Since the sale, according to Health Care District CEO Ramona Faith, relations with Providence have been mostly positive.
Until now. Klockenga is gone, Driscoll is brand new to the community and the company’s jarring announcement that it plans to prematurely shutter the hospital’s birthing center has generated enormous public discontent and prompted several valued OB staffers to begin looking for other jobs, thus magnifying the crisis.
Why are they doing this?
In her letter announcing the planned closure, Driscoll cited “the low volume of deliveries” which she contends “has made it difficult to recruit physicians and clinical staff.”
But according to Faith, the level of births at Petaluma Valley Hospital has remained relatively steady for the past several years, at about 40 per month.
And while all hospitals are finding it difficult to retain staff nowadays due to fallout from the years-long pandemic and a nationwide nursing shortage, Providence’s unwillingness to pay its OB nurse anesthetists group a competitive wage was the primary cause for its contract termination.
An alternate nurse anesthesiology group as well as several qualified professionals are willing to work at Petaluma Valley Hospital’s birthing center, assuming they are paid a fair wage. That’s according to nurse anesthetist Karp.
The hard reality is that OB units nationwide lose money due to low Medicaid reimbursement rates, staffing shortages and, in some cases, declining birth rates in the communities they serve.
But only one of those conditions appears to exist in Petaluma where the majority of those giving birth at the local hospital are lower income Latina women who lack private insurance and so are reliant upon Medi-Cal.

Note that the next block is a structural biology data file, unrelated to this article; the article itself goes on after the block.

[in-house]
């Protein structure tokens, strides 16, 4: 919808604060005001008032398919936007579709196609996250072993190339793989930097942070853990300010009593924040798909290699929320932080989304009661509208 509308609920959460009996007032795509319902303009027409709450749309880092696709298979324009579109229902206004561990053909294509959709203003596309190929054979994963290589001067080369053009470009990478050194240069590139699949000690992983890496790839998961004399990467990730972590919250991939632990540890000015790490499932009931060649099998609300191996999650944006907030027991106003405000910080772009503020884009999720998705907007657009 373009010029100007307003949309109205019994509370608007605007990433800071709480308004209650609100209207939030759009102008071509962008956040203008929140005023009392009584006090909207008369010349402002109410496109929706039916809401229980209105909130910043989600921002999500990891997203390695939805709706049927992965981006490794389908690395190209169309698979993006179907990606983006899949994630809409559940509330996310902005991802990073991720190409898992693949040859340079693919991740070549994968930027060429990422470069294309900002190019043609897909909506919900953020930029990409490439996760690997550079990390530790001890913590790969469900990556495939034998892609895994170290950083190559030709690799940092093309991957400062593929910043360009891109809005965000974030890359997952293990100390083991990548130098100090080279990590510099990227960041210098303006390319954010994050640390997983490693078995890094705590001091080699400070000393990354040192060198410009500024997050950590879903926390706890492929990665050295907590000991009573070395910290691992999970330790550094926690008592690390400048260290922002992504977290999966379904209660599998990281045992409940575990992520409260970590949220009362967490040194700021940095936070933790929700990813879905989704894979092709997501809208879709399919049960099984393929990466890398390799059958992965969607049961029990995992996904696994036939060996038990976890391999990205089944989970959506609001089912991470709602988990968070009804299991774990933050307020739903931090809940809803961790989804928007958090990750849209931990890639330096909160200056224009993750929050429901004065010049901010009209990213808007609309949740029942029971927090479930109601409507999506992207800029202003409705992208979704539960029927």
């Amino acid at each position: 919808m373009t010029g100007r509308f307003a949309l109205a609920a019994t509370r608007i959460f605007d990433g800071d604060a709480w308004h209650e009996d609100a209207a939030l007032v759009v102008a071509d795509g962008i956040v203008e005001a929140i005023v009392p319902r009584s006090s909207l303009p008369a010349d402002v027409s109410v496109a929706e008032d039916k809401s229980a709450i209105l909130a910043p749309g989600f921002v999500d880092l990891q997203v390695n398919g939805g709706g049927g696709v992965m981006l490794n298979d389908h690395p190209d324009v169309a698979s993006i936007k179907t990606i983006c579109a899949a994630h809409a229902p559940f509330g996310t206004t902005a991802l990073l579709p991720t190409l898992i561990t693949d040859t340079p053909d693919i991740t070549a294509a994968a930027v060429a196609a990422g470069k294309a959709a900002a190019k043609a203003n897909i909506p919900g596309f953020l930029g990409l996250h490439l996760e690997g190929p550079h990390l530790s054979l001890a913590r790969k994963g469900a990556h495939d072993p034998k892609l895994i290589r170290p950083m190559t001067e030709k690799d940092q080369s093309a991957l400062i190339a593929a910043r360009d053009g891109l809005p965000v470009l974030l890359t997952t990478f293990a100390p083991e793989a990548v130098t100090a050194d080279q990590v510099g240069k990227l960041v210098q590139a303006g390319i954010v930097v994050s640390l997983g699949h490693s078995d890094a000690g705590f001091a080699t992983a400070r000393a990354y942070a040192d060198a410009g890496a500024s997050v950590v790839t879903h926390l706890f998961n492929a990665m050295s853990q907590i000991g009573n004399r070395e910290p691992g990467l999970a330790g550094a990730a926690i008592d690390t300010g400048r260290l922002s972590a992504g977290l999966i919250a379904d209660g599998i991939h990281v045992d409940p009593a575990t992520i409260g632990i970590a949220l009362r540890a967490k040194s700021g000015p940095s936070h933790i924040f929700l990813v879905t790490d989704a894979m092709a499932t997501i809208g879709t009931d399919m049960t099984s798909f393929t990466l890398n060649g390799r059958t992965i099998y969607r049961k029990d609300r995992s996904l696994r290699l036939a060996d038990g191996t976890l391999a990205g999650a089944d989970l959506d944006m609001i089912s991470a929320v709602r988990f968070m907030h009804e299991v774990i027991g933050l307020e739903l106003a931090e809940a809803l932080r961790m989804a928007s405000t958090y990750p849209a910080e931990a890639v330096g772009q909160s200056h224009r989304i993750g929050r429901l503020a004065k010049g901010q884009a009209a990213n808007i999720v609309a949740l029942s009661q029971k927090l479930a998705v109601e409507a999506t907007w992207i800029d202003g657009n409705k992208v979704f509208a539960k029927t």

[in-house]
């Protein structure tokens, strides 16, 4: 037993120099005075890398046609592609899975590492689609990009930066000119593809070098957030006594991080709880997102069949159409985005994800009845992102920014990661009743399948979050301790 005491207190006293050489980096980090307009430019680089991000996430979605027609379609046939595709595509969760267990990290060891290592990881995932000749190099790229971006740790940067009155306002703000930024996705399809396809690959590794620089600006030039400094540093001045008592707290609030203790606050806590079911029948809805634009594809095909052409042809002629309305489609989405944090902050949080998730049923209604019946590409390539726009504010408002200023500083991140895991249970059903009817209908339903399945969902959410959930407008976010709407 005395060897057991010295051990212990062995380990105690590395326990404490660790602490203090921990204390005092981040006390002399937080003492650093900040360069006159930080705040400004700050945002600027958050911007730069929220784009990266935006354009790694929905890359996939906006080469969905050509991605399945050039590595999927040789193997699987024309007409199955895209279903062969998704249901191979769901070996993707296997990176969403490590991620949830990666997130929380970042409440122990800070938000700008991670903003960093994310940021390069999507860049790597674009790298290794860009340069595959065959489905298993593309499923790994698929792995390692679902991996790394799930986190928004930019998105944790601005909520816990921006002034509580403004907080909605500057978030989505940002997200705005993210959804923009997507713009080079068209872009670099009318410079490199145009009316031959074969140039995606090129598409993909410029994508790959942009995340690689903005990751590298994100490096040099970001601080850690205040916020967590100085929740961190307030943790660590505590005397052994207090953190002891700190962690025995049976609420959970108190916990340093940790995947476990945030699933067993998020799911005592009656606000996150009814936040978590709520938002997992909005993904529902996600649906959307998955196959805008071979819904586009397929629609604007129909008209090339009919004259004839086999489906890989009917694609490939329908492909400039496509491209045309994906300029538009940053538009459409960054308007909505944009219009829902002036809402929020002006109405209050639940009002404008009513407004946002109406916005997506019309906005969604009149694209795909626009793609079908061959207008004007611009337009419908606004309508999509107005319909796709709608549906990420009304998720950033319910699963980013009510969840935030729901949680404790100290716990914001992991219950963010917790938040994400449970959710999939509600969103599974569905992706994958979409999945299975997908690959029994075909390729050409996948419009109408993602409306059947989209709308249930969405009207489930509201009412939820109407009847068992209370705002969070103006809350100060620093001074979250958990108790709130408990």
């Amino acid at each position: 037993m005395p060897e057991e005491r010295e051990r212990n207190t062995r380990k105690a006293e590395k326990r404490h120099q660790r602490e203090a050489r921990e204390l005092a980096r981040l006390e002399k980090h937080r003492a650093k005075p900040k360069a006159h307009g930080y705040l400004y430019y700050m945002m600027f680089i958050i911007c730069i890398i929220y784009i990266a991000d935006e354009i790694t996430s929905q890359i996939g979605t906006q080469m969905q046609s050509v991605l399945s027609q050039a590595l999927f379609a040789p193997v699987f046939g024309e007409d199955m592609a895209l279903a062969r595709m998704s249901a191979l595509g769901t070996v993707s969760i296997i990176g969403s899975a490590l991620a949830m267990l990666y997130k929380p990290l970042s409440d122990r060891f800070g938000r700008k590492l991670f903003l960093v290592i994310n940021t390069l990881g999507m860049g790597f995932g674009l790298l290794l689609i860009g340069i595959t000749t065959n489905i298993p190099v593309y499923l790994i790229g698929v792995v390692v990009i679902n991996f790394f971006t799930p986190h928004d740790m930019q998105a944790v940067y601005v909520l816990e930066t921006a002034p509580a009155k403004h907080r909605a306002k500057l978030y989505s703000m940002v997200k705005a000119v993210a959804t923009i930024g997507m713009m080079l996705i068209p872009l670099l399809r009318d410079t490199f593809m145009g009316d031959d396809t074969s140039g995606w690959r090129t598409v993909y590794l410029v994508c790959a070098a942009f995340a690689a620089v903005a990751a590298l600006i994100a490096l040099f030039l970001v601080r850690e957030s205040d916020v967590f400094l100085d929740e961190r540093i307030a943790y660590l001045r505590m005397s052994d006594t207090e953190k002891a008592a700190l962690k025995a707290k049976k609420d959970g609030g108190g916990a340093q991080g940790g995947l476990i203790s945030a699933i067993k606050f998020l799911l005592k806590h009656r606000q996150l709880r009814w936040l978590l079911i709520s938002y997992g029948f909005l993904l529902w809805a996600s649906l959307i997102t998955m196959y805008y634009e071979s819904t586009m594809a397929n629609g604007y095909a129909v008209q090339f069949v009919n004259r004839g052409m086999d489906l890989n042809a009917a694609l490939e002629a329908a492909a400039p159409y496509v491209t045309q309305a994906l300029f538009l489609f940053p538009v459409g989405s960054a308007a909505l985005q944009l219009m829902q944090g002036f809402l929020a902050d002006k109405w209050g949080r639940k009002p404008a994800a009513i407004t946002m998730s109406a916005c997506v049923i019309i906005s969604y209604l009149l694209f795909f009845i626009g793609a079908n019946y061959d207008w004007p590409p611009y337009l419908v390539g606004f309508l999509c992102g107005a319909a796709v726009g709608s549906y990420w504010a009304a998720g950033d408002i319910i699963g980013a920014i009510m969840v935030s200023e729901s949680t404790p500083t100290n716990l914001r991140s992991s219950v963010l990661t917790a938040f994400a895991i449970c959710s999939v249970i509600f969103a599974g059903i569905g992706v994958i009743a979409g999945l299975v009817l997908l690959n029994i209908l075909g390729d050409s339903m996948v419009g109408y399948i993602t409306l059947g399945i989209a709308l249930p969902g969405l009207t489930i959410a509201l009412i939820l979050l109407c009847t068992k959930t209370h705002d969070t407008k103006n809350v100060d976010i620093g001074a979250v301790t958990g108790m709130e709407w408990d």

To borrow words from the Providence Health mission statement, the people bearing the greatest burden from the birthing center’s prospective closure would be the “poor and vulnerable.”
If Providence was seeking to create a local public relations disaster, they seem to have hit the target.
But what makes the current situation even more troubling is the fact that the company is still reeling from embarrassing national and local news coverage exposing an internal program under which Providence employees were forced to wring money from patients including those who were qualified to receive free care because of their low incomes. Many patients who qualified for free care saw their unpaid bills wrongly sent to collection agencies.
It’s not easy managing a hospital today. Soaring costs and dwindling revenue streams, coupled with economic uncertainties and ever-shifting national health care reimbursements make operating a hospital in 2023 an extraordinarily difficult proposition.
But inept managerial practices don’t help matters.
For the next three years, Providence is legally required to provide obstetric services at Petaluma Valley Hospital. After that, the eventual consolidation of those services at Santa Rosa Memorial Hospital should be thoughtfully planned to ensure the needs of lower income people are properly addressed.
In the meantime, Providence executives here and at company headquarters in Renton, Washington should actively seek ways to build, not damage the public trust here in Sonoma County.
(John Burns is a former publisher of the Petaluma Argus-Courier. He can be reached at firstname.lastname@example.org).